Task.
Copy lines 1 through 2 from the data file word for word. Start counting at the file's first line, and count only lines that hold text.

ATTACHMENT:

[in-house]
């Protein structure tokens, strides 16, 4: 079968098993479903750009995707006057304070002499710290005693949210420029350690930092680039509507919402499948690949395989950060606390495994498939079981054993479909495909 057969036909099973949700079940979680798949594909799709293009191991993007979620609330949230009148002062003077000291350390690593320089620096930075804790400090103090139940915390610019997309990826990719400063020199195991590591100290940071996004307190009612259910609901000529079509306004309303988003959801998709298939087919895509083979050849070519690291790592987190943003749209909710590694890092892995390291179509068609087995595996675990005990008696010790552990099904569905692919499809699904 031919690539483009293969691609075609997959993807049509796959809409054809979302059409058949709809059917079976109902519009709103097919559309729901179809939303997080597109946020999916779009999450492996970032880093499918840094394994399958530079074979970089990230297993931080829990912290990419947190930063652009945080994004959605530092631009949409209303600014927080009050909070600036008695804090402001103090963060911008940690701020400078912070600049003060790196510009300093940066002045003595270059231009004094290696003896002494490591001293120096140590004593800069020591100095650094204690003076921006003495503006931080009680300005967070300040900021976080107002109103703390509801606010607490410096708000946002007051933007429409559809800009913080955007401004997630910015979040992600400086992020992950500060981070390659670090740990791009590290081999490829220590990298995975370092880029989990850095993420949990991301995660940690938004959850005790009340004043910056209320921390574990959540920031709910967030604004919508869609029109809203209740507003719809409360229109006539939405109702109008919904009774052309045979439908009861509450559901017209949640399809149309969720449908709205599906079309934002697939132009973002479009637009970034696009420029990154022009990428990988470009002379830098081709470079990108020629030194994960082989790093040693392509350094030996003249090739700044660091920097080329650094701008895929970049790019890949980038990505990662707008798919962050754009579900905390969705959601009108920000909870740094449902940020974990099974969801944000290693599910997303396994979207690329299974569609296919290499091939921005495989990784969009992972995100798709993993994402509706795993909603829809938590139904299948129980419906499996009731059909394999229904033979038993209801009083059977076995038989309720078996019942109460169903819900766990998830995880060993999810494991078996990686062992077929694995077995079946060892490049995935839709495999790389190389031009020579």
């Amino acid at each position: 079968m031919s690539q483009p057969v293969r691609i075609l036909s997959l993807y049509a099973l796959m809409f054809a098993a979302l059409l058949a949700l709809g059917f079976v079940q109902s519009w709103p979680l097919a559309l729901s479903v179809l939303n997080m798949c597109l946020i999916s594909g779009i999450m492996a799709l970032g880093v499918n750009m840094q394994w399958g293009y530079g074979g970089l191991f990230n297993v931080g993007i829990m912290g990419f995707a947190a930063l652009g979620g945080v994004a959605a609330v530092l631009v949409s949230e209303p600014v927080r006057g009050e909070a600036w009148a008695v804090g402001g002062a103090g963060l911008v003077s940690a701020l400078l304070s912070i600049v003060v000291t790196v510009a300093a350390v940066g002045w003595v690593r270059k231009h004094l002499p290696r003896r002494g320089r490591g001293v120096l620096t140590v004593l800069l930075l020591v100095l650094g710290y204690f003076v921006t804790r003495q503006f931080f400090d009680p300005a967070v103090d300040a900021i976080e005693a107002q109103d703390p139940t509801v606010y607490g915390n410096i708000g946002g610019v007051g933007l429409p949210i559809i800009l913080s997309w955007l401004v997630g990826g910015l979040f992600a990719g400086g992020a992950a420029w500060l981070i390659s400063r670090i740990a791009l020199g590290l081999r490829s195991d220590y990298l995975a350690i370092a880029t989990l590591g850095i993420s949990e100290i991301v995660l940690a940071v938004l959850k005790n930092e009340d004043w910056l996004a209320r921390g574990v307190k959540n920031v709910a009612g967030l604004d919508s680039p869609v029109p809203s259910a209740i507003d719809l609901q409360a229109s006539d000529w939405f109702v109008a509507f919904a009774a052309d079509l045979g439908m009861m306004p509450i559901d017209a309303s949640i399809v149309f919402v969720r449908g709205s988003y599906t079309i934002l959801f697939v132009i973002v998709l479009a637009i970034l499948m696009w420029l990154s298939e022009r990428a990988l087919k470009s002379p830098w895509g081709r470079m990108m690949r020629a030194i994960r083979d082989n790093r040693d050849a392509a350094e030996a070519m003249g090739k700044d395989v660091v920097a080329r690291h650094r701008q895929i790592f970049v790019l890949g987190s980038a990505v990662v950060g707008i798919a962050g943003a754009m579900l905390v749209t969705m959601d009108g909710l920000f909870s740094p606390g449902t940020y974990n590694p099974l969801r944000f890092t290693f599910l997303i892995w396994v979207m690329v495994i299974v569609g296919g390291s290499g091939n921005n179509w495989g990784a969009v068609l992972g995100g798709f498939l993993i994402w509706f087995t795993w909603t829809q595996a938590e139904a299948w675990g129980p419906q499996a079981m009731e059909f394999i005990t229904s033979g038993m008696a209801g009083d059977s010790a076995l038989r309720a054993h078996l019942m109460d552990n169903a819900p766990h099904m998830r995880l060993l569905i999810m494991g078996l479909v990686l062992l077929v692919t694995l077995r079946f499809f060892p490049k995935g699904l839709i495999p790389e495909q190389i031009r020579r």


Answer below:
[in-house]
């Protein structure tokens, strides 16, 4: 079968098993479903750009995707006057304070002499710290005693949210420029350690930092680039509507919402499948690949395989950060606390495994498939079981054993479909495909 057969036909099973949700079940979680798949594909799709293009191991993007979620609330949230009148002062003077000291350390690593320089620096930075804790400090103090139940915390610019997309990826990719400063020199195991590591100290940071996004307190009612259910609901000529079509306004309303988003959801998709298939087919895509083979050849070519690291790592987190943003749209909710590694890092892995390291179509068609087995595996675990005990008696010790552990099904569905692919499809699904 031919690539483009293969691609075609997959993807049509796959809409054809979302059409058949709809059917079976109902519009709103097919559309729901179809939303997080597109946020999916779009999450492996970032880093499918840094394994399958530079074979970089990230297993931080829990912290990419947190930063652009945080994004959605530092631009949409209303600014927080009050909070600036008695804090402001103090963060911008940690701020400078912070600049003060790196510009300093940066002045003595270059231009004094290696003896002494490591001293120096140590004593800069020591100095650094204690003076921006003495503006931080009680300005967070300040900021976080107002109103703390509801606010607490410096708000946002007051933007429409559809800009913080955007401004997630910015979040992600400086992020992950500060981070390659670090740990791009590290081999490829220590990298995975370092880029989990850095993420949990991301995660940690938004959850005790009340004043910056209320921390574990959540920031709910967030604004919508869609029109809203209740507003719809409360229109006539939405109702109008919904009774052309045979439908009861509450559901017209949640399809149309969720449908709205599906079309934002697939132009973002479009637009970034696009420029990154022009990428990988470009002379830098081709470079990108020629030194994960082989790093040693392509350094030996003249090739700044660091920097080329650094701008895929970049790019890949980038990505990662707008798919962050754009579900905390969705959601009108920000909870740094449902940020974990099974969801944000290693599910997303396994979207690329299974569609296919290499091939921005495989990784969009992972995100798709993993994402509706795993909603829809938590139904299948129980419906499996009731059909394999229904033979038993209801009083059977076995038989309720078996019942109460169903819900766990998830995880060993999810494991078996990686062992077929694995077995079946060892490049995935839709495999790389190389031009020579």